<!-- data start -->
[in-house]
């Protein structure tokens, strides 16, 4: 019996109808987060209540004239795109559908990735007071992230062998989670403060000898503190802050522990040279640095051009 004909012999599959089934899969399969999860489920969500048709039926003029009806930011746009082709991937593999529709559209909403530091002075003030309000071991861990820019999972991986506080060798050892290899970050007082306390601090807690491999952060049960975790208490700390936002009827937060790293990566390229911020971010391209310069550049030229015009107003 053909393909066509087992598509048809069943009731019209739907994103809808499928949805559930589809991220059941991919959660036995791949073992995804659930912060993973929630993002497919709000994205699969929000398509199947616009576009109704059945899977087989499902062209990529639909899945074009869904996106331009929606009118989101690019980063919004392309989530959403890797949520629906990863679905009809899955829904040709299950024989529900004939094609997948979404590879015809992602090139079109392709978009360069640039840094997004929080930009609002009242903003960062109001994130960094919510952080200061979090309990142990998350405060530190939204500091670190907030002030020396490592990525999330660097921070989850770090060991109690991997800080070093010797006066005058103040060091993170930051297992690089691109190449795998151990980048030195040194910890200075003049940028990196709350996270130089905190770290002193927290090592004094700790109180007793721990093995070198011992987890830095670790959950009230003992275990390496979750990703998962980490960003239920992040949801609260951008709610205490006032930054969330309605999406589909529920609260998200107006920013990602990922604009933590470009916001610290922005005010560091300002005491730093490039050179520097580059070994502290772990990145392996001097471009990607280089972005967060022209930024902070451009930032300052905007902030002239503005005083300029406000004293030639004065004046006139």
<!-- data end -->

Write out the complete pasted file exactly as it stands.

[in-house]
């Protein structure tokens, strides 16, 4: 019996109808987060209540004239795109559908990735007071992230062998989670403060000898503190802050522990040279640095051009 004909012999599959089934899969399969999860489920969500048709039926003029009806930011746009082709991937593999529709559209909403530091002075003030309000071991861990820019999972991986506080060798050892290899970050007082306390601090807690491999952060049960975790208490700390936002009827937060790293990566390229911020971010391209310069550049030229015009107003 053909393909066509087992598509048809069943009731019209739907994103809808499928949805559930589809991220059941991919959660036995791949073992995804659930912060993973929630993002497919709000994205699969929000398509199947616009576009109704059945899977087989499902062209990529639909899945074009869904996106331009929606009118989101690019980063919004392309989530959403890797949520629906990863679905009809899955829904040709299950024989529900004939094609997948979404590879015809992602090139079109392709978009360069640039840094997004929080930009609002009242903003960062109001994130960094919510952080200061979090309990142990998350405060530190939204500091670190907030002030020396490592990525999330660097921070989850770090060991109690991997800080070093010797006066005058103040060091993170930051297992690089691109190449795998151990980048030195040194910890200075003049940028990196709350996270130089905190770290002193927290090592004094700790109180007793721990093995070198011992987890830095670790959950009230003992275990390496979750990703998962980490960003239920992040949801609260951008709610205490006032930054969330309605999406589909529920609260998200107006920013990602990922604009933590470009916001610290922005005010560091300002005491730093490039050179520097580059070994502290772990990145392996001097471009990607280089972005967060022209930024902070451009930032300052905007902030002239503005005083300029406000004293030639004065004046006139």